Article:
Pratihara Dynasty in Ancient History and history notes for UPSC, RRB, and SSC is a very helpful article for your one-day exams.
Origin of Pratihara Dynasty
The Pratiharas in ancient history was a branch of the famous Gurjars are one of those Nomadic Central Asian tribes that poured into India along with Hunas following the disintegration of the Gupta Empire. The Rashtrakuta records confirm the Gurjara stock of the Pratiharas and Arab writers like Abu Zaid and Al Masudi allude to their fights with the Gurjaras of the north. The most important testimony is that of the Kanarese poet Pampa who calls Mahipala ‘Gurjararaja’ are the name was derived from one of the kings of the line holding the office of (a high dignity) in the Rashtrakuta court.
- Nagabhatta-I was the first Pratihara Dynasty ruler in ancient history.
- The Pratiharas came into prominence in the middle of the earth century A.D. when their rulers and Nagbhatta-I defended on western India from the invasion of the Arabs and carried his arms up to Broach.
- He was able to leave his successors a powerful principality comprising Malwa and parts of Rajputana and Gujarat.
- Nagbhatta-I was succeeded by his brother’s son Kakustha and Devraja, both of whom were nonentities.
- Vatsaraja resourceful and powerful Pratihara dynasty ruler.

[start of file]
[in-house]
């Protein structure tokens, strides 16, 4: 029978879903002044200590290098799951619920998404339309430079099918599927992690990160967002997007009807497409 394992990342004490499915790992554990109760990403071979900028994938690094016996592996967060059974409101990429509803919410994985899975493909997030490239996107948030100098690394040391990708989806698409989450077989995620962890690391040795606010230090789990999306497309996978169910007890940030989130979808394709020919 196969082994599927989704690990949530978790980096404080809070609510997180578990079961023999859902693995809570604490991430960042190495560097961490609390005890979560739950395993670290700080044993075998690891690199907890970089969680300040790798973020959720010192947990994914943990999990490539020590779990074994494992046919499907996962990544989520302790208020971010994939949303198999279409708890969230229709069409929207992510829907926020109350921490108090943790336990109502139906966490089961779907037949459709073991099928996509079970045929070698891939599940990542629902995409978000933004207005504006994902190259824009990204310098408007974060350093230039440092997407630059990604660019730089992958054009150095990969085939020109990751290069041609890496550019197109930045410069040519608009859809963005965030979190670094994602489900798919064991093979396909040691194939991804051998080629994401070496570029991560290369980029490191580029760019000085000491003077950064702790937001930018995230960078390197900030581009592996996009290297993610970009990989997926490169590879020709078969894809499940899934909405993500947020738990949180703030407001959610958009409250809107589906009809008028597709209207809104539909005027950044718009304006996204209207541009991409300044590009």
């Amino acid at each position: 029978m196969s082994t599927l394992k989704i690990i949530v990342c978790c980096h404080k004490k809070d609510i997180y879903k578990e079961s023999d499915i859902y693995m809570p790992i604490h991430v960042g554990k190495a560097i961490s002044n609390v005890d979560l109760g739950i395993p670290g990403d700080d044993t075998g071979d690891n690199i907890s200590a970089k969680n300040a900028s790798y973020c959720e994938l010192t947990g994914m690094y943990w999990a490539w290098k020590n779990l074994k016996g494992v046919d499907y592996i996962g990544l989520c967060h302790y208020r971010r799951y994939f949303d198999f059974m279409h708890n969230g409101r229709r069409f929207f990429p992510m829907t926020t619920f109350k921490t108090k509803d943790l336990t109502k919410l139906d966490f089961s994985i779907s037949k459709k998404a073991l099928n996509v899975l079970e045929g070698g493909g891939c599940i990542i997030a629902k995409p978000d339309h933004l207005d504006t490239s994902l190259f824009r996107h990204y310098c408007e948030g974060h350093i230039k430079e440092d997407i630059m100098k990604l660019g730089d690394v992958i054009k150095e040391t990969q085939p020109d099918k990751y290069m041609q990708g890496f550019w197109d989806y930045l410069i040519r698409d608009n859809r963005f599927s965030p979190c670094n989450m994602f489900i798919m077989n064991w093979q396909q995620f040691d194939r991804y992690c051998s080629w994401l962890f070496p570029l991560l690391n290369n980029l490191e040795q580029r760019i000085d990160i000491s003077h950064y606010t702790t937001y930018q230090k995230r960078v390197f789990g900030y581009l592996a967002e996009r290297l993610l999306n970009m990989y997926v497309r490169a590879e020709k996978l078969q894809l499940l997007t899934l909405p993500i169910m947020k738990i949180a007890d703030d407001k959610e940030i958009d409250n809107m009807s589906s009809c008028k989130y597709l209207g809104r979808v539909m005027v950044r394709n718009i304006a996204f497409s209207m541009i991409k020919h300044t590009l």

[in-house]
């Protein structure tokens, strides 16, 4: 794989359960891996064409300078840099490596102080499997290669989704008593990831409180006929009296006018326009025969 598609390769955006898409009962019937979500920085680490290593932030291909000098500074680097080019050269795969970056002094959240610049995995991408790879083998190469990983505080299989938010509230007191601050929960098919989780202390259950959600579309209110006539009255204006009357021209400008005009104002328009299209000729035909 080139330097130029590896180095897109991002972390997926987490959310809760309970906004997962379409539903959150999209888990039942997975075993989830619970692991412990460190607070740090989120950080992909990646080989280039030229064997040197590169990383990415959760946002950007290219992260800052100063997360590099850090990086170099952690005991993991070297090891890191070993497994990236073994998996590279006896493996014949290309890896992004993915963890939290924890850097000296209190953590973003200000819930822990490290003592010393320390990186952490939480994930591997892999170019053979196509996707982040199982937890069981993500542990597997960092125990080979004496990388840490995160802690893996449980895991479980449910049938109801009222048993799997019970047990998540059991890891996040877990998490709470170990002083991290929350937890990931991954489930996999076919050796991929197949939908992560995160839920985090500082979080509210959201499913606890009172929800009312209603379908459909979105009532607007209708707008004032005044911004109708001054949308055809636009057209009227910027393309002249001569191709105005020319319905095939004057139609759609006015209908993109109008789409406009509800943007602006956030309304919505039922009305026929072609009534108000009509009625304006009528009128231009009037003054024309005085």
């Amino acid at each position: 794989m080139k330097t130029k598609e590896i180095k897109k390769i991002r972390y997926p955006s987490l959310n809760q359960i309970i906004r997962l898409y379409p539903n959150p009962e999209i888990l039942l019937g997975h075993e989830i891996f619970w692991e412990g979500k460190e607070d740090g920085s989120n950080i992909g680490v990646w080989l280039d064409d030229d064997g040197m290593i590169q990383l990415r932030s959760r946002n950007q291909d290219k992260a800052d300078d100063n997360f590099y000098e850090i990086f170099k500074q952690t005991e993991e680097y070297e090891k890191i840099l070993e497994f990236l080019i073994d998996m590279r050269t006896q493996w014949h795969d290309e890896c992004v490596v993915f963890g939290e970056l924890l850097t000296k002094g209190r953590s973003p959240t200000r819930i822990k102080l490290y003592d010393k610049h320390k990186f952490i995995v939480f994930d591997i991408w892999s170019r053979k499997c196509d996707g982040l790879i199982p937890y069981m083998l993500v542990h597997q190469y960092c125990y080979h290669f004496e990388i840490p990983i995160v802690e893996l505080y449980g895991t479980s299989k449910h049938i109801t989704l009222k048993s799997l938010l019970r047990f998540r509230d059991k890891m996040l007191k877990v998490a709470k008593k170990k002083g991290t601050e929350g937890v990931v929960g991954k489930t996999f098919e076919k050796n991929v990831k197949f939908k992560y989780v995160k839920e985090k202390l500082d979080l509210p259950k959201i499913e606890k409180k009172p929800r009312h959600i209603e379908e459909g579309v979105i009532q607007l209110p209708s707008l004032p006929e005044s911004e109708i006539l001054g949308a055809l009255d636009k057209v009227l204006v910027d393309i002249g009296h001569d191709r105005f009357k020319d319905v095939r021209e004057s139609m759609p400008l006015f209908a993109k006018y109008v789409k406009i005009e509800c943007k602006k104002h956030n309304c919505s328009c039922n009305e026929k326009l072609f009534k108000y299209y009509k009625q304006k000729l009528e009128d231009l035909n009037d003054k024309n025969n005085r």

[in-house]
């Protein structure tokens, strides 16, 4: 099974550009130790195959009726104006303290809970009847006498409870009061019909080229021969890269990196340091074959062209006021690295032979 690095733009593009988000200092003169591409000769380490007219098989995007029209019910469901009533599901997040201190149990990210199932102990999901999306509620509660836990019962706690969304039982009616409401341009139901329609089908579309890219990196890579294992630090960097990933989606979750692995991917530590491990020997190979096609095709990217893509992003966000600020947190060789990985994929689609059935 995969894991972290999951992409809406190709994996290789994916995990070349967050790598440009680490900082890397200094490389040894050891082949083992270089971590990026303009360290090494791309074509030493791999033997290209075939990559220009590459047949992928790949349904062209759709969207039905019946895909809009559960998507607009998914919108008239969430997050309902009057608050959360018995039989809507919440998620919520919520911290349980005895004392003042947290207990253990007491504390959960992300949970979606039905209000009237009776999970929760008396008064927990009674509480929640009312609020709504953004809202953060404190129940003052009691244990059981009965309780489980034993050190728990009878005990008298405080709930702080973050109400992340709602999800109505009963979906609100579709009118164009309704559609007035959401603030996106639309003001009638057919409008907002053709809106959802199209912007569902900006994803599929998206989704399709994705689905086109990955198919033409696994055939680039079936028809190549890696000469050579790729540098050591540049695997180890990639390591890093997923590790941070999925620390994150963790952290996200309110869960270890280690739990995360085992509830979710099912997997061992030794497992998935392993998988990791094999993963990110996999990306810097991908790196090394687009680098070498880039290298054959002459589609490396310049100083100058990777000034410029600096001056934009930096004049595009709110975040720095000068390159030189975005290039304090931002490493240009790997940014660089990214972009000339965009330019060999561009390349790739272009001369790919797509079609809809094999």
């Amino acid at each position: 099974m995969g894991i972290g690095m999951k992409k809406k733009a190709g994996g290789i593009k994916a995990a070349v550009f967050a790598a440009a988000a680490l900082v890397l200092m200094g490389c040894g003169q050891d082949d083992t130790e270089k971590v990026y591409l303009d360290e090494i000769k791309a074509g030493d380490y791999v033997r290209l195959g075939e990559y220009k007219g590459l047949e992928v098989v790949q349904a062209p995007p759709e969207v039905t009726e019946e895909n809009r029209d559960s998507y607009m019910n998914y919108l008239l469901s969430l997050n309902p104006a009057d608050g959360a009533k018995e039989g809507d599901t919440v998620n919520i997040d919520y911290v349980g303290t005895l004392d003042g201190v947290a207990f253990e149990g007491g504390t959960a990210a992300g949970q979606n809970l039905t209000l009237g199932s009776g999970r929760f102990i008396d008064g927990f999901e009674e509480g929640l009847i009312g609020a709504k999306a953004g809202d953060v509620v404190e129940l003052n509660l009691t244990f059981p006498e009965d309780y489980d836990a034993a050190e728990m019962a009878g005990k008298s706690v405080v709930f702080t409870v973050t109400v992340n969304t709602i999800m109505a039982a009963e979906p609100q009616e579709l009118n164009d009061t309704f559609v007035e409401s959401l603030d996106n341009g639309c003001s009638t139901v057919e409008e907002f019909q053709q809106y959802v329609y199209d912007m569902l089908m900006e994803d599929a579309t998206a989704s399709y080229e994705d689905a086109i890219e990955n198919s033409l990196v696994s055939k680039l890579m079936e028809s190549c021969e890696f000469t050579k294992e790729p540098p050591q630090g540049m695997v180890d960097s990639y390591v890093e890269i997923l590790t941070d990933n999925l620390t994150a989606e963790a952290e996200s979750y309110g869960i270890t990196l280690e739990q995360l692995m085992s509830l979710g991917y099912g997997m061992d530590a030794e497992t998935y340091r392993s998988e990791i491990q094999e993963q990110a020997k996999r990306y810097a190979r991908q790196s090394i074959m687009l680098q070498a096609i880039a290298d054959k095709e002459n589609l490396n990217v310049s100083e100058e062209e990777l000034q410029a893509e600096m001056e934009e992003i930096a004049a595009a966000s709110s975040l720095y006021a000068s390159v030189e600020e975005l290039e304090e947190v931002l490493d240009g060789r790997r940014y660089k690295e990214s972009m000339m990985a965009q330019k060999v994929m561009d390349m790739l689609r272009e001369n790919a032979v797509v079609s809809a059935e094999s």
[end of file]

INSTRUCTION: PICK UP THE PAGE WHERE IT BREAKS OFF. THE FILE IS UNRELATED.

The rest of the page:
- The grand-nephew of Nagbhatta-I Vatsaraja was a resourceful ruler and established an Empire in North India.
- He defeated the famous Bhandi clan, who wielded Imperial power probably with its seat of authority at Kannoj.
- He also defeated Dharmapala, are the king of Bengal and laid the foundation of the mighty Empire.
- He, however, suffered a major defeat at the hands of the Rashtrakuta King, Dhruv.
- Son of Vatsaraja of Pratihara dynasty ruler in ancient history.
- Vatsaraja was succeeded by his son Nagbhatta-II tried to retrieve the fallen fortunes of his family.
- But he was as unfortunate as his predecessor in suffering defeat at the hands of Rashtrakuta king Govinda-III.
- Nagabhatta-II tried his luck in other directions.
- He overran Kannauj, deposed Chakravyuh, Dharmapala’s protege, and made it the capital of the Pratihara kingdom.
- The vassals deposition was too galling for Dharmapala and The latter made preparations for the invertible struggle.
- the Pratihara monark advanced as far as Monghyr and won the resounding victory over Dharmapala.
- The Gwalior inscription of his grandson tells us of Nagbhatta-II victories over Anortta (northern Kathiawar), Malwa or Central India, the Matsyas as on eastern Rajputana, the Kiratas (of the Himalaya reasons) to, Turusakas (Arab settler of Western India) and the Vatsa in the territory of Kaushambi (Kosam).
- The limits of the Pratihara empire under Nagabhatta-II may be roughly defined as comprising parts of Rajputana, a large portion of modern Uttar Pradesh, Central India, Northern Kathiyavar, and adjacent territories.
- Nagabhatta-II was succeeded by his son Ramabhadra during whose reign of three years the Pratihara power eclipsed owning to the aggressive policy of the Pala emperor Devapala.
- Mihirbhoja is a very powerful Pratihara dynasty ruler.
- With the accession of Rambhadra’s son Bhoja and Pratihara Power reached glory.
- He re-established the supremacy of his family in Bundelkhand and subjugated the Jodhpur Pratiharas.